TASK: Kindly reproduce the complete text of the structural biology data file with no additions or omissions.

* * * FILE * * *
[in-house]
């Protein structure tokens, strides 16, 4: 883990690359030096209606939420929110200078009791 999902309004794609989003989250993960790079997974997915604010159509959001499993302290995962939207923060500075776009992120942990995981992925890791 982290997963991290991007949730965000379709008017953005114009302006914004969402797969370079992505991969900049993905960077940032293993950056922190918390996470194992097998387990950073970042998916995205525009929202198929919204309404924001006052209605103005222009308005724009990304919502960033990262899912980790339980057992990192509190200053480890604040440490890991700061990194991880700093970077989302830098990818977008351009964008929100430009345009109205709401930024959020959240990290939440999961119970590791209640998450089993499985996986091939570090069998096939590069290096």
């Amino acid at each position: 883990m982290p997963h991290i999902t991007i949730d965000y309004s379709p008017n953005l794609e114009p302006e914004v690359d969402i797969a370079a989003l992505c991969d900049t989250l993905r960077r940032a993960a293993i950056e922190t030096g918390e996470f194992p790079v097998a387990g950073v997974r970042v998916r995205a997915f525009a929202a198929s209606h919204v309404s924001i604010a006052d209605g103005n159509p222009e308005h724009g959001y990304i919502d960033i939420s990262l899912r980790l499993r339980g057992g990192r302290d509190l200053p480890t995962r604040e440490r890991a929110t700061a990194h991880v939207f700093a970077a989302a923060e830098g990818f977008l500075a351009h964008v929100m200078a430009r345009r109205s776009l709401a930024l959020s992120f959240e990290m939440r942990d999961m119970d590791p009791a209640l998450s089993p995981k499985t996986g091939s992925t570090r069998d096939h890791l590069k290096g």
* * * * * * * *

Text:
[in-house]
């Protein structure tokens, strides 16, 4: 883990690359030096209606939420929110200078009791 999902309004794609989003989250993960790079997974997915604010159509959001499993302290995962939207923060500075776009992120942990995981992925890791 982290997963991290991007949730965000379709008017953005114009302006914004969402797969370079992505991969900049993905960077940032293993950056922190918390996470194992097998387990950073970042998916995205525009929202198929919204309404924001006052209605103005222009308005724009990304919502960033990262899912980790339980057992990192509190200053480890604040440490890991700061990194991880700093970077989302830098990818977008351009964008929100430009345009109205709401930024959020959240990290939440999961119970590791209640998450089993499985996986091939570090069998096939590069290096």
């Amino acid at each position: 883990m982290p997963h991290i999902t991007i949730d965000y309004s379709p008017n953005l794609e114009p302006e914004v690359d969402i797969a370079a989003l992505c991969d900049t989250l993905r960077r940032a993960a293993i950056e922190t030096g918390e996470f194992p790079v097998a387990g950073v997974r970042v998916r995205a997915f525009a929202a198929s209606h919204v309404s924001i604010a006052d209605g103005n159509p222009e308005h724009g959001y990304i919502d960033i939420s990262l899912r980790l499993r339980g057992g990192r302290d509190l200053p480890t995962r604040e440490r890991a929110t700061a990194h991880v939207f700093a970077a989302a923060e830098g990818f977008l500075a351009h964008v929100m200078a430009r345009r109205s776009l709401a930024l959020s992120f959240e990290m939440r942990d999961m119970d590791p009791a209640l998450s089993p995981k499985t996986g091939s992925t570090r069998d096939h890791l590069k290096g």